It is with great sadness that we announce the passing of Dr. Kwang Sik Kim, the Division Chief of Pediatric Infectious Diseases at Johns Hopkins. Dr. Kim was a Professor of Pediatrics at the Johns Hopkins University School of Medicine and a Professor in the Department of Molecular Microbiology and Immunology the Johns Hopkins Bloomberg School of Public health. He was a very kind and supportive leader who will be missed for his professional and personal contributions to Johns Hopkins and the field of infectious diseases.
Dr. Kim received his medical degree in 1971 from Seoul National University in Korea. After serving three years in the Korean Air Force, he completed a pediatric residency at Louisiana State University and a pediatric infectious diseases fellowship at Harbor-UCLA Medical Center. He subsequently became the Division Head of Infectious Diseases at Children’s Hospital Los Angeles. Dr. Kim was recruited in 2000 to Johns Hopkins as the Chief of Pediatric Infectious Diseases.
Dr. Kim’s major scientific contributions were in the area of central nervous system infections. His work was amongst the earliest to demonstrate the mechanisms used by pathogens to penetrate the blood-brain barrier and cause neurologic disease. He had tireless passion to advance our collective understanding of the pathogenesis, prevention, and therapy of neurologic infections. Dr. Kim’s blood-brain barrier model has been used by investigators throughout the world to understand central nervous system infection and inflammation. In addition, his blood-brain barrier model was the basis for establishing novel concepts such as the neurovascular impact of Alzheimer’s disease and transendothelial migration of monocytes into the brain as a major contributing factor to HIV encephalopathy. Dr. Kim’s research program was supported by NIH R01 grants since 1984, resulting in more than 350 peer-reviewed publications and innumerable national and international lectureships. His work has been cited more than 29,000 times.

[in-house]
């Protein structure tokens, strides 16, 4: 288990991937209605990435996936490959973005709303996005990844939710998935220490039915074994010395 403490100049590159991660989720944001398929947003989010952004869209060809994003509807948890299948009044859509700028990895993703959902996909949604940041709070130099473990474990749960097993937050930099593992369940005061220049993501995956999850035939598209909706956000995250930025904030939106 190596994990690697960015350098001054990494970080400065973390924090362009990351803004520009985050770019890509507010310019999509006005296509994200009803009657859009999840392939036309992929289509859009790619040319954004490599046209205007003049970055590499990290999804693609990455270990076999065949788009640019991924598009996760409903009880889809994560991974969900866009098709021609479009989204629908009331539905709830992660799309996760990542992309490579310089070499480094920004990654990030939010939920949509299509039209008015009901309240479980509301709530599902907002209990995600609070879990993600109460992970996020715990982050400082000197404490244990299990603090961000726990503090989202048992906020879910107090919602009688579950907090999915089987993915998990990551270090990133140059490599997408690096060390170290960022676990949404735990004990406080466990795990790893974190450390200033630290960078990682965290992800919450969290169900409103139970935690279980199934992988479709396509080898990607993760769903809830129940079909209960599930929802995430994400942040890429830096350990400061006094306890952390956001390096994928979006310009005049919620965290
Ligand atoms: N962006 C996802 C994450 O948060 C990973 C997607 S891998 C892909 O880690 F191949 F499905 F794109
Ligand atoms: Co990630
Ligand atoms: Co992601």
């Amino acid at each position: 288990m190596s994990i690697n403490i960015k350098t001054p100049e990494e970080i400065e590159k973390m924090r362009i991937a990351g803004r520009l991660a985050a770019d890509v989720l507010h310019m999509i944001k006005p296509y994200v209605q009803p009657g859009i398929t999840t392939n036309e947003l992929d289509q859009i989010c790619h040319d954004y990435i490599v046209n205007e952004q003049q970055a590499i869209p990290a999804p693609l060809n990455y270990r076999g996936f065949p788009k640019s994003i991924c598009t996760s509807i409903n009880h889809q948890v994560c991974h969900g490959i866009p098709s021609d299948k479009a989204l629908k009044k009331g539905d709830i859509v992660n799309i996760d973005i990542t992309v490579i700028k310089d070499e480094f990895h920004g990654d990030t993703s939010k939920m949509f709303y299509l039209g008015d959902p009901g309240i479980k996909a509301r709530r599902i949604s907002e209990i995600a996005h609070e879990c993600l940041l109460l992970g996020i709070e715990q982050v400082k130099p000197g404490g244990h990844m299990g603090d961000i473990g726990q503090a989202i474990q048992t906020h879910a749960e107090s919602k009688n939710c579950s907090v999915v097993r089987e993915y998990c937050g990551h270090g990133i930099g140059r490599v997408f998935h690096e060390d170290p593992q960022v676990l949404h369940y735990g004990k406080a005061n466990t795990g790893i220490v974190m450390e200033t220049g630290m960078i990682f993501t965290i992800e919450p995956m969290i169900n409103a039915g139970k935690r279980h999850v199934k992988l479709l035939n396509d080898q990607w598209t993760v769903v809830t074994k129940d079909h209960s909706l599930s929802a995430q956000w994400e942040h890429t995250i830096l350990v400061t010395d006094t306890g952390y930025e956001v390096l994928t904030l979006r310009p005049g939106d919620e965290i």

In addition to his scientific rigor, Dr. Kim was committed to mentorship and training. Since arriving at Johns Hopkins in 2000, he secured and maintained a T32 training grant for the Pediatric Infectious Disease Division that has led to the development of many nationally recognized leaders in the field of pediatric infectious diseases. His encouragement, support, and mentorship for young investigators and physician scientists will always be remembered. We offer condolences to his wife and two children.
We will remember Dr. Kim as a giant in the field of infectious diseases. He will be sorely missed and fondly remembered.
The Johns Hopkins Pediatric Infectious Diseases Division